You start a new medication for a medical issue. It causes side effects that increase your child's behavior. Now what? So frustrating! Do you keep reducing or discontinue medication?

We kept him on Onfi because he was having increased seizures. We were hoping the self-biting would stop. Meanwhile....

the challenge remained how to effectively treat open wounds caused by this new self-biting.

What we did to resolve this dilemma:


1. Asked primary care doc for PRN of Norco to get behind the pain, hopefully RAISING the pain threshold. The theory behind this being if we could raise the pain threshold for a few days, it could remove the constant antecedent pain to re-biting the same wound, giving it a chance to heal by NOT be so painful as to elicit more self-biting. Use JUDICIOUSLY and with lots of fluids and non-binding fiber, as pain meds cause constipation, another trigger to self-abuse.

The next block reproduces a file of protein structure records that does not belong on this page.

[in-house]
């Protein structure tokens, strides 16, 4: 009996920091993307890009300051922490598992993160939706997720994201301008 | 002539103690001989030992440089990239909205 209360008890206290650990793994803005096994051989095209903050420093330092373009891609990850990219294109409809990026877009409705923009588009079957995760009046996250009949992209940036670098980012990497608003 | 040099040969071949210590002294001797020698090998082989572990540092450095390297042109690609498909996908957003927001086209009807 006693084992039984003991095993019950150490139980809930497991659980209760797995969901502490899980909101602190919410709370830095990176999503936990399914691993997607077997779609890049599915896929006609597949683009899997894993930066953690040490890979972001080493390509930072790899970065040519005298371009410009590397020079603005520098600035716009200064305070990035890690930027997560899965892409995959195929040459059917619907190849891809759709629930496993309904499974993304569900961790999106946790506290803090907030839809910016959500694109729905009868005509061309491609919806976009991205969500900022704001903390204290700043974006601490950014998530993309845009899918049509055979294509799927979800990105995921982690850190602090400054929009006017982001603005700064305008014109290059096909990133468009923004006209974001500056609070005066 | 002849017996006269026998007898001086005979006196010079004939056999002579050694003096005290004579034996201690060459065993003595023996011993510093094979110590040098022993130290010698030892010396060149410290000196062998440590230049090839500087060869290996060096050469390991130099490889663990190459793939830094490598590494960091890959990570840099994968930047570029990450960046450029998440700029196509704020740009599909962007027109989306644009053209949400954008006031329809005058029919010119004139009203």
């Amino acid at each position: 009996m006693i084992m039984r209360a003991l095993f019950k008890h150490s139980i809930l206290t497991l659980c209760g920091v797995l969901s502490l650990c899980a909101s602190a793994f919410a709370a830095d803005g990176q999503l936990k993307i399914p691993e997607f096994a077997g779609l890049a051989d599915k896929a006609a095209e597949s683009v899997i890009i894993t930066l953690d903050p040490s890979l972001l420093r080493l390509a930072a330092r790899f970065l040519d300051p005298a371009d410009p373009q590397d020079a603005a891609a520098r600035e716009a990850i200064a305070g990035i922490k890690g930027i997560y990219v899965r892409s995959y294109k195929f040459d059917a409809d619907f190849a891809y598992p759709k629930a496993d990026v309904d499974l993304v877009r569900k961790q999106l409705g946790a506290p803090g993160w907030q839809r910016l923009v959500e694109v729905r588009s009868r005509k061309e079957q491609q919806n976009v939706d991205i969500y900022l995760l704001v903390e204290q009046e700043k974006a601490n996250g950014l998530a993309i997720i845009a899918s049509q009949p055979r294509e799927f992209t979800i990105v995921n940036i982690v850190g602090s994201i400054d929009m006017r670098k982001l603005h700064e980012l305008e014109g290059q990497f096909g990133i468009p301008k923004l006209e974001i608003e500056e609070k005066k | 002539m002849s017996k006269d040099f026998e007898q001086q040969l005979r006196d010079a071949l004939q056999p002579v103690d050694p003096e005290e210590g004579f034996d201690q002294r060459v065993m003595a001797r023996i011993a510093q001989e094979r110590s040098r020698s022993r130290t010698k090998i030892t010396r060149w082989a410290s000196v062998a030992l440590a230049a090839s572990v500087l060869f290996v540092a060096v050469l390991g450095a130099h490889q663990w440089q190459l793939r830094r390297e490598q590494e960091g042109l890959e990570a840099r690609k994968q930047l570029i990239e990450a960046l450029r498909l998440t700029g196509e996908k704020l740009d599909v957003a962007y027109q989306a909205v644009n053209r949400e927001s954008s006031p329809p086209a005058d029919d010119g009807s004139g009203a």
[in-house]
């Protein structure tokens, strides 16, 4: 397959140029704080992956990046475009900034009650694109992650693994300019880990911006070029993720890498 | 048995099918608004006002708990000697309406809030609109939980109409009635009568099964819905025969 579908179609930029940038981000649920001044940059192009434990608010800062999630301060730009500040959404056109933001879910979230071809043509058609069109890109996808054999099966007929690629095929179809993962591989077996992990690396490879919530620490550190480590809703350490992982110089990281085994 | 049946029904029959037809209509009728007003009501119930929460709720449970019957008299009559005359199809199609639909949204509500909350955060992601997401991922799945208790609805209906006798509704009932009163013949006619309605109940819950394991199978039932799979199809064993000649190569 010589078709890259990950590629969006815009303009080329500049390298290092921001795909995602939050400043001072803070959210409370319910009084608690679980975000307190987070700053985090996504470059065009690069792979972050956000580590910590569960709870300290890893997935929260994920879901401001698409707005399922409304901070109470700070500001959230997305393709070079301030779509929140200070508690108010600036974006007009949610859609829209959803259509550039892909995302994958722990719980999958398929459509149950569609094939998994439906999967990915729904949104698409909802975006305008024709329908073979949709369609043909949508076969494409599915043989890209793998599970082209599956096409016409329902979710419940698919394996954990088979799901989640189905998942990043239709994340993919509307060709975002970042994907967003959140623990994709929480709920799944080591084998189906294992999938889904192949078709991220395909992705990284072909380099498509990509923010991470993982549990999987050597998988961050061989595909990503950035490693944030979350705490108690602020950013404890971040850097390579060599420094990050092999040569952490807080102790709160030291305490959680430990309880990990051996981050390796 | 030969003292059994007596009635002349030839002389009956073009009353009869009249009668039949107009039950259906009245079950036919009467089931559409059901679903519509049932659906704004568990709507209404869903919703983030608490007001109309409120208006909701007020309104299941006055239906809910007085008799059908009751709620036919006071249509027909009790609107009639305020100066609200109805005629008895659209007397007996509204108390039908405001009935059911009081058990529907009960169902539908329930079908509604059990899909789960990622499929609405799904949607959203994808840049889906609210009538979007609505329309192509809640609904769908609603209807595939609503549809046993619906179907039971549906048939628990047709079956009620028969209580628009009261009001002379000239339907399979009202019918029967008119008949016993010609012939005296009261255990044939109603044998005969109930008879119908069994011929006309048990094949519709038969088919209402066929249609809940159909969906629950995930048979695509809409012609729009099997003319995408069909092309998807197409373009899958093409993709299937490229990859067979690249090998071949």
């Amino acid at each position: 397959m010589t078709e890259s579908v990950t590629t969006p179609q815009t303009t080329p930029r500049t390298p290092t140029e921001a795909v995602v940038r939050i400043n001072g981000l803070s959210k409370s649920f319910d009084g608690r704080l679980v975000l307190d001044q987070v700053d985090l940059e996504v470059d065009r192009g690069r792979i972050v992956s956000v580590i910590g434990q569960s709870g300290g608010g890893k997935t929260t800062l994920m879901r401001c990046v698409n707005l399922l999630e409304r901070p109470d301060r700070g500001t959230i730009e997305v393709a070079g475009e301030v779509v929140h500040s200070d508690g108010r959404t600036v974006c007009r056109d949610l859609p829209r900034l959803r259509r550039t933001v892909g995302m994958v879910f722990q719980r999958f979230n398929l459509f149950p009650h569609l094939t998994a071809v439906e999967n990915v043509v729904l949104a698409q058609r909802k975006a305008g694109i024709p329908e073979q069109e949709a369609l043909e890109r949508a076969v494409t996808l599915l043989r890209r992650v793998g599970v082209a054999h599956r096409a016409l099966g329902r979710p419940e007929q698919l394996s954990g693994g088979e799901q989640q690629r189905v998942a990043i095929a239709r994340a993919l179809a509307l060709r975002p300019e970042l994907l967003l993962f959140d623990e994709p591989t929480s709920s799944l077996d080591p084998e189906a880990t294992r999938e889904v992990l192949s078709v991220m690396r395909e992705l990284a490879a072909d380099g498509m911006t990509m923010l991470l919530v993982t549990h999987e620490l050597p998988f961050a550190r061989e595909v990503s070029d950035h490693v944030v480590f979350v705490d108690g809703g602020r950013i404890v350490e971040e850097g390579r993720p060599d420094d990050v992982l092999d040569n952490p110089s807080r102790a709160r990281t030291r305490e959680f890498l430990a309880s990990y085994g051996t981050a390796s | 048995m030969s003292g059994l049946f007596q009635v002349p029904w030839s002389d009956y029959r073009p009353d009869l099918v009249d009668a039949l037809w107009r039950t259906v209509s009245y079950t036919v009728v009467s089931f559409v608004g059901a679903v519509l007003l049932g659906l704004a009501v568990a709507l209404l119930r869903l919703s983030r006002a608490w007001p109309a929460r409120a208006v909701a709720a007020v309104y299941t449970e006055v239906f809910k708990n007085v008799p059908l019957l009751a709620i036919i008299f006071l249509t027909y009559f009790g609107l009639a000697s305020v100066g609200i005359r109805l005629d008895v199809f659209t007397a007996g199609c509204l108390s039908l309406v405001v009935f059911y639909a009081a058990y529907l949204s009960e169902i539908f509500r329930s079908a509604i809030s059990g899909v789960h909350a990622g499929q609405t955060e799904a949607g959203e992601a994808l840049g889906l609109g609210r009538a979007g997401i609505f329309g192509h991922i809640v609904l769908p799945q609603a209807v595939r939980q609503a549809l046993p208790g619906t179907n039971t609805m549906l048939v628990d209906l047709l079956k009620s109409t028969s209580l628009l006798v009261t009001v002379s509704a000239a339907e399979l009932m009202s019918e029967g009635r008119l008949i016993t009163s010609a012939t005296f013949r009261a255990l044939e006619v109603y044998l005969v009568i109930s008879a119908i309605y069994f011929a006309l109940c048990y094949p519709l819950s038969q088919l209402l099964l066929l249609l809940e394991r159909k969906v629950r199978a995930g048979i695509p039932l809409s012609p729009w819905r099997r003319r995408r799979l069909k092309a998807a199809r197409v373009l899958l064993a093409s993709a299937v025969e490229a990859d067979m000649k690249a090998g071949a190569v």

2. Vigilant wound care. Keeping wound clean and covered to the best of our ability. (At one point after we bandaged self-inflicted bite wounds, we put a thick sock over his hand to protect the treated area). He tolerated the sock. Probably because it gave sensory support, mild compression, which many people with autism need when pain is elevated.

3. Offered sensory-chew tube and thick, damp towels to bite.

4. Increased crunchy foods.

5. Increased physical activity (walking) and bath time therapy to keep his stress level down.

6. Increased massage of legs to bring mental attention and comfort to another part of body, away from wound.

7. Increased staffing support to allow for prompt medical treatment of wound.